This January, as we sailed out of the harbor at San Pedro, we were passing a complex made up of two ports – the port of Los Angeles and the port of Long Beach that are the two biggest container terminals in the US. Combined, they would be in the top 10 worldwide and the perpetual movement in and out of the facility meant that cruise ships as big as the Princess Star had to do some pretty tricky backing in order to safely leave the port, but as the sun was setting and the lights came on, Margo and I felt right at home on the ship – yes, this is what we had been seeking; this is home! Or, so we thought at the time.



 As it turned out, the two weeks kicked off with us celebrating our wedding anniversary and ended with Margo celebrating her birthday. Having advised Princess of these dates we ended up eating a lot more cake than we have in years but it was a fun time. Each bar we stopped by over the course of the evening was only too happy to pull out from the counter yet another treat. In the picture above we were seated by the Crooners Bar that became our late night retreat.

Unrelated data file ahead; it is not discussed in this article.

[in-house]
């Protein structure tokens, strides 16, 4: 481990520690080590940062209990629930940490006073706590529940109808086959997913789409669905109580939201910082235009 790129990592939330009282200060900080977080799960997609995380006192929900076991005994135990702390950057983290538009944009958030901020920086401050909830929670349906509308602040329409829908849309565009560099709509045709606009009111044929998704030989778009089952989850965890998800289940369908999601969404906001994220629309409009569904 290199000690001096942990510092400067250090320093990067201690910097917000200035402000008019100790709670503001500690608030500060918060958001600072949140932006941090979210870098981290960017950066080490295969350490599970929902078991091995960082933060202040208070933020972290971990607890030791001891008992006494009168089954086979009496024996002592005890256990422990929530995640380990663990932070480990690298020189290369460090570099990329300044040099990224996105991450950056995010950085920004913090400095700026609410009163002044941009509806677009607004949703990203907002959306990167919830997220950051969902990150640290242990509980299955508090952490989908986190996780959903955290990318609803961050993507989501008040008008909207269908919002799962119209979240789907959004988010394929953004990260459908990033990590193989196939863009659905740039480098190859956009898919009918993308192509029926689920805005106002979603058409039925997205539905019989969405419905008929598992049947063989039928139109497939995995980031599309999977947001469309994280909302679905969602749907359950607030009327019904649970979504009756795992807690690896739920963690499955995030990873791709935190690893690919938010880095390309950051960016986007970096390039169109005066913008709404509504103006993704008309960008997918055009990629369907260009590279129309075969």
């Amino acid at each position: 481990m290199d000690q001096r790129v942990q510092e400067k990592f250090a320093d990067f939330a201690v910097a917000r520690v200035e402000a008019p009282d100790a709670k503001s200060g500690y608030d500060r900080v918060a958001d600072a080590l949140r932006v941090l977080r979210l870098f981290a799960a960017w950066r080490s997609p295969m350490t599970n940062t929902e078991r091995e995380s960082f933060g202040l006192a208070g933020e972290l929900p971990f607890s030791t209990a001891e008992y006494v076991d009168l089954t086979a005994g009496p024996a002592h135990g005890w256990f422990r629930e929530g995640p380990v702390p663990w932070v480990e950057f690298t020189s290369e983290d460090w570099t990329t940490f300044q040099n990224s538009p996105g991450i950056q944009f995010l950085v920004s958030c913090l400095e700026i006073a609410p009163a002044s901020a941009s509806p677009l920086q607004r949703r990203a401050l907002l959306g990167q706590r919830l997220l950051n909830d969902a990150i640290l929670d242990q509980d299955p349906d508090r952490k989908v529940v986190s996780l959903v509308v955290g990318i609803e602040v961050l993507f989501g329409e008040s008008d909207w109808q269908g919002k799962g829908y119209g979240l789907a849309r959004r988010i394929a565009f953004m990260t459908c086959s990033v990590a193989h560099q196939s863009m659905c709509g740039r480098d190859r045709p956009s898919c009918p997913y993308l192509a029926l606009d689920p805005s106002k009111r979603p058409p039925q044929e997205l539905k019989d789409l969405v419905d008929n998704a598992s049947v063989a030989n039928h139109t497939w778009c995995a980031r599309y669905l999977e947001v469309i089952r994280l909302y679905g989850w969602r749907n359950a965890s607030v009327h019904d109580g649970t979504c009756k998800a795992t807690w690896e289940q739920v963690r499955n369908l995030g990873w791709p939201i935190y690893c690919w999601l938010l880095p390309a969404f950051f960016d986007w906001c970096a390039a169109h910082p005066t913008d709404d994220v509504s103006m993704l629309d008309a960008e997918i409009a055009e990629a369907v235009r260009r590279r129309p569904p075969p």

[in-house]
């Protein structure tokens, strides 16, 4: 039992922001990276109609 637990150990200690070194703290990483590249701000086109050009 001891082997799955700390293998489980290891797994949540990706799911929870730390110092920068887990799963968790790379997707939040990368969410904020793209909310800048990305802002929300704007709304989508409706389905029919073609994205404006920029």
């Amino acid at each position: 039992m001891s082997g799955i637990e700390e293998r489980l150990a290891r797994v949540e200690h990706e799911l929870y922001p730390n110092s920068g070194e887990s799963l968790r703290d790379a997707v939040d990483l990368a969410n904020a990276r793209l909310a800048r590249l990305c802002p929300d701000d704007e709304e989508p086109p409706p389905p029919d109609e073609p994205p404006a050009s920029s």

Before going any further, we did manage to burn through all 500 minutes of free Internet access across the two weeks so if we plan on doing anything longer it may be a bit of a challenge, although, as Margo noted on more than one occasion, the discipline we would maintain meant that we didn’t have to be checking our email every hour or so. Well, I tried! Bottom line, in this respect, I only stepped away from the laptops and phones on weekends which I rarely do back on shore. As for Margo then there was plenty of time for reading.

Our destination would be the major islands of Hawaii and given that it is the middle of winter in the northern hemisphere, breaking away from the clutches of winter seemed more than appropriate. As we drove away from our Windsor home, it was 8 degrees, Fahrenheit. By the time we arrived in San Pedro, it was a balmy 70 degrees, with the forecast for the voyage suggesting that we would be enjoying even more balmy days of 70+ degrees. While the sun managed to break through the clouds on occasion, the first two days at sea were cloudy with the wind whipping around the deck all the time.

As for the seas, well we were sailing through 20 foot swells and it was fun to listen to passengers complaining about how rough the seas were and of whether or not the ship’s master could do something about that. At one point, he did come over the ships coms channel to note that well, this is the Pacific (and not the Caribbean or the Mediterranean) and it was winter so yes, the movement onboard wasn’t entirely unexpected. As for Margo and me, we barely noticed it, but it was a reminder that on deep water voyages the sea can be very restless!  



Another short verse from the same poet seemed more than appropriate for the times:

A time for movement,
and a time for sitting still.
We need both of these.